Act 1 Scene 5 Romeo And Juliet Essay Topics

Essay about Romeo and Juliet: Act 1 Scene 5

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Romeo and Juliet: Act 1 Scene 5

In William Shakespeare’s play Romeo and Juliet, about two love struck teenagers whom aren’t able to be together due to their families feud/ social situation. There are two key themes that of love and hate. Before Romeo and Juliet meet, the audience is only aware that he is a Montague and that she is a Capulet. This adds to the scene being so dramatically effective as do other happenings throughout the length of the scene. These include the speech of Capulet and the happy and joyous mood of the party, The romantic speech of Romeo, The hatred and harshness of Tybalt’s speech, a direct contrast with that of Romeo’s and the drama when the two lovers, Romeo and Juliet first meet.

At the start of Act 1 scene…show more content…

Romeo’s speech identifies to the audience for the first time, how Romeo feels about Juliet. That Juliet’s beauty is unmatched by those in the room and that Romeo has never loved before but he now thinks he has found her, Juliet the one. At this point the audience realises just what type of love and passion Romeo feels for Juliet. This event adds much more dramatic effect and intensifies the scene. At this instant a height of drama is achieved, but Shakespeare lifts it higher with a stronger and more hating speech, that of Tybalt’s.

Shakespeare creates effective drama by introducing the speech of Juliet’s cousin, Tybalt. Tybalts speech is strong and hateful towards Romeo, as he is now aware that there is one, if not more Montague’s present. By using dialogue such as ‘ what dare that slave come hither’ and ‘uncle, this is a Montague, our foe’ Shakespeare is able to translate the hate and rivalry, possessed between Romeo and Tybalt and generally the drama and conflict between Capulet and Montague. This is very dramatically effective. Capulet’s response to Tybalt, is to say that he has heard only good things about Romeo, therefore the party must go on. More time for more drama is allowed with no interruption of the party, therefore the passionate meeting of Romeo and Juliet is allowed to take place.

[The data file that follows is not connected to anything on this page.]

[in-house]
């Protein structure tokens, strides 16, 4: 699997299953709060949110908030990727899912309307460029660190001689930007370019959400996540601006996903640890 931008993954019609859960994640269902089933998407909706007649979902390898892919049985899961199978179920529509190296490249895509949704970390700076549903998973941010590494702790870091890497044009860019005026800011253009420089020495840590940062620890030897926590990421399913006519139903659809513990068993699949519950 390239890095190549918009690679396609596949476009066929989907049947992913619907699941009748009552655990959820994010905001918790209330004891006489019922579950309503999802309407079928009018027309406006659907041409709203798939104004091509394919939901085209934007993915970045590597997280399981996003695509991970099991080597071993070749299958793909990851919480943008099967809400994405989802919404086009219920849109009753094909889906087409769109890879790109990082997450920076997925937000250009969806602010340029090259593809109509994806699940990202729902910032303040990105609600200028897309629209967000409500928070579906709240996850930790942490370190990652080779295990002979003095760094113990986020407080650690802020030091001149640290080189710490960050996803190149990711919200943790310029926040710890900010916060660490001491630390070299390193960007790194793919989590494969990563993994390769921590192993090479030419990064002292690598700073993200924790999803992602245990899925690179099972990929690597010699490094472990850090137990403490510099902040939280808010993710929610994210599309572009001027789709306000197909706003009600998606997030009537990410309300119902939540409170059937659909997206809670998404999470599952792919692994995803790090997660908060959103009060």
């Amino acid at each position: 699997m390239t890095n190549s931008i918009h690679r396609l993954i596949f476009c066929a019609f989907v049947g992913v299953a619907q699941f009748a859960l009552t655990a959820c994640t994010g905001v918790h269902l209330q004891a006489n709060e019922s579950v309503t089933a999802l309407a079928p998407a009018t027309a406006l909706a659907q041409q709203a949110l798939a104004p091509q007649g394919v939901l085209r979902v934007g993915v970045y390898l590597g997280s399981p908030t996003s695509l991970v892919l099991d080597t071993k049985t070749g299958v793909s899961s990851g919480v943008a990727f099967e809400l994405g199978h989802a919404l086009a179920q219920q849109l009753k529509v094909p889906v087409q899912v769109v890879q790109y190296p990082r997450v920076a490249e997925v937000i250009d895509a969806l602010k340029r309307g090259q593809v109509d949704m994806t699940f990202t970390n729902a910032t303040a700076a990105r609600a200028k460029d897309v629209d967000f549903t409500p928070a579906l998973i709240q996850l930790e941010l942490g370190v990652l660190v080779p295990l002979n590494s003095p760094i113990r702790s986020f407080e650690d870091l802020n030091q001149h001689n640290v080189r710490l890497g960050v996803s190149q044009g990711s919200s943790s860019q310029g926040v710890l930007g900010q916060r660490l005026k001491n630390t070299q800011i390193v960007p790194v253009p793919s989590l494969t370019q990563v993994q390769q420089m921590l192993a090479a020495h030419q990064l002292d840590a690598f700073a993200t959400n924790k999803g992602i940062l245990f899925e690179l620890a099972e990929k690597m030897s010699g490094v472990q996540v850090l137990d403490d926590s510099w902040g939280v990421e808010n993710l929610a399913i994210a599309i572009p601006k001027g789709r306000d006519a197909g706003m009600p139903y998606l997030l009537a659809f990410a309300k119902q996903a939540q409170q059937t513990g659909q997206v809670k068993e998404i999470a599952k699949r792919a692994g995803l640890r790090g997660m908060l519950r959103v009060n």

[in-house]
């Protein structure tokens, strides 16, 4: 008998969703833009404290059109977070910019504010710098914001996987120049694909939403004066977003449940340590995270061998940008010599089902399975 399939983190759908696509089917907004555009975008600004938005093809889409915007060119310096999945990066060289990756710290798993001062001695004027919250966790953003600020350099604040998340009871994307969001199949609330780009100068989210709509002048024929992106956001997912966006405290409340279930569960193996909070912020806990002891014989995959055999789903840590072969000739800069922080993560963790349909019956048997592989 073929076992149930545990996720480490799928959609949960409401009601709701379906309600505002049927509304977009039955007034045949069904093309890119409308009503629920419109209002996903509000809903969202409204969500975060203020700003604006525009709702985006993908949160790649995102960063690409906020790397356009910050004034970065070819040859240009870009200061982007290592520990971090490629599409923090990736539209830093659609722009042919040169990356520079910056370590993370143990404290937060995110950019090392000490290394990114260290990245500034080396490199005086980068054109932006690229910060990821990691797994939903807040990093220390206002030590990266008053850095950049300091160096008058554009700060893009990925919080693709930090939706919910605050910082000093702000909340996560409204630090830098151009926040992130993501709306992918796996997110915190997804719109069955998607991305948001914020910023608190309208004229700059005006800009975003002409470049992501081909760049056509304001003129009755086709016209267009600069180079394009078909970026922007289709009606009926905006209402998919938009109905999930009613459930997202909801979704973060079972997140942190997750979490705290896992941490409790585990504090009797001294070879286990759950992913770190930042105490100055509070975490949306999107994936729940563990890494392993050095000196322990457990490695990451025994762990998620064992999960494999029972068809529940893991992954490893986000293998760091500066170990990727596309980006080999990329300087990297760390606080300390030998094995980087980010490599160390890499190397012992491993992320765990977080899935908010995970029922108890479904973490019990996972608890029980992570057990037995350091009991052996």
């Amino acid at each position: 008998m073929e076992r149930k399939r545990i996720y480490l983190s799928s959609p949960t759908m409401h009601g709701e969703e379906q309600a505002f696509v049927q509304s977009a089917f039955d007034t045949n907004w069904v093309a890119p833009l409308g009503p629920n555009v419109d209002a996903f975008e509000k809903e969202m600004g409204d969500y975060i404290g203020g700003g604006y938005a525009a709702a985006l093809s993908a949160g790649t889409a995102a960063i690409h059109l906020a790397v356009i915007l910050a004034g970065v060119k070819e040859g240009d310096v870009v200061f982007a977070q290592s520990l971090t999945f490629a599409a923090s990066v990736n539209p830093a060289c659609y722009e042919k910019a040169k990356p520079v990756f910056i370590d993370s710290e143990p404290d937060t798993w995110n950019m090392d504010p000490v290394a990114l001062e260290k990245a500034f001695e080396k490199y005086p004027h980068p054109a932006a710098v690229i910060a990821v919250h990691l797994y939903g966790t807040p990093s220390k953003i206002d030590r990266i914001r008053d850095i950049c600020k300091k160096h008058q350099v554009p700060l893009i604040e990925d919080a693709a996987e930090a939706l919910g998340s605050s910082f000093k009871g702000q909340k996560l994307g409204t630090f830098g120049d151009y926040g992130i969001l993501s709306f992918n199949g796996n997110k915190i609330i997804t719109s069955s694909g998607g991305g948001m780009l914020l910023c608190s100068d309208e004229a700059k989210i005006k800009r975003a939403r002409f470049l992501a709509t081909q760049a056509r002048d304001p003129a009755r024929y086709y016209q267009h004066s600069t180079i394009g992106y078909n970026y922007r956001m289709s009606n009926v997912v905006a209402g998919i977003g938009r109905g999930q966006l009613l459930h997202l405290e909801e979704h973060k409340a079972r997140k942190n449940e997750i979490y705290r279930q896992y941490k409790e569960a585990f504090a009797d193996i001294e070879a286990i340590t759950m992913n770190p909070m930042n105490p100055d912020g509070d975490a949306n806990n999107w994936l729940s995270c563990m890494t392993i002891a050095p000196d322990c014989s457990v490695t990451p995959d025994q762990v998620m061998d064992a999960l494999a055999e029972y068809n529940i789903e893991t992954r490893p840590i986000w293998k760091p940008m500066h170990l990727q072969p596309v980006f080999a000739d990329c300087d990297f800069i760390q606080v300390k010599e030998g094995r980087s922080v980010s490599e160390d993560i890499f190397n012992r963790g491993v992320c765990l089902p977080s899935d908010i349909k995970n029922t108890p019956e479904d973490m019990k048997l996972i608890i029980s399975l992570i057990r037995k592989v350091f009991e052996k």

Shakespeare creates more effective drama by scripting the first words, followed then by a kiss,

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Romeo and Juliet: Essay Topics

1) Discuss the character of Romeo and his infatuation with Rosaline. Does this weaken the credibility of the love he feels for Juliet?

2) Friar Laurence serves many dramatic purposes in the play. Examine the Friar and his role in Romeo and Juliet.

3) Mercutio is considered to be one of Shakespeare's great creations, yet he is killed relatively early in the play. What makes Mercutio so memorable a character?

4) Examine the role of women in Romeo and Juliet.

5) Romeo and Juliet are referred to as "star-cross'd lovers". Discuss the concept of predetermined destiny and how it relates to the play.

6) Discuss Juliet's soliloquy that opens Act 3, Scene 2, paying particular attention to its poetic merits and relevance to the overall play.

7) Many references are made to time in the play. Discuss the passage of time throughout Romeo and Juliet.

8) What sets Romeo and Juliet apart from Shakespeare's other great tragedies? In particular, what differentiates the young lovers from other Shakespearean heroes like Othello, Macbeth, and Hamlet?

9) Mercutio gives a wonderful monologue on Queen Mab in Act 1, Scene 4. Examine this passage and discuss its literary qualities. Of what significance is Mercutio's speech to the overall play?

10) Juliet's suitor Paris is compared throughout the play to Romeo. Examine carefully the similarities and differences between the two young men who love Juliet.


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More Resources

 Daily Life in Shakespeare's London
 Life in Stratford (structures and guilds)
 Life in Stratford (trades, laws, furniture, hygiene)
 Stratford School Days: What Did Shakespeare Read?

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 Queen Elizabeth: Shakespeare's Patron
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 Going to a Play in Elizabethan London

 Ben Jonson and the Decline of the Drama
 Publishing in Elizabethan England
 Shakespeare's Audience
 Religion in Shakespeare's England

 Alchemy and Astrology in Shakespeare's Day
 Entertainment in Elizabethan England
 London's First Public Playhouse
 Shakespeare Hits the Big Time

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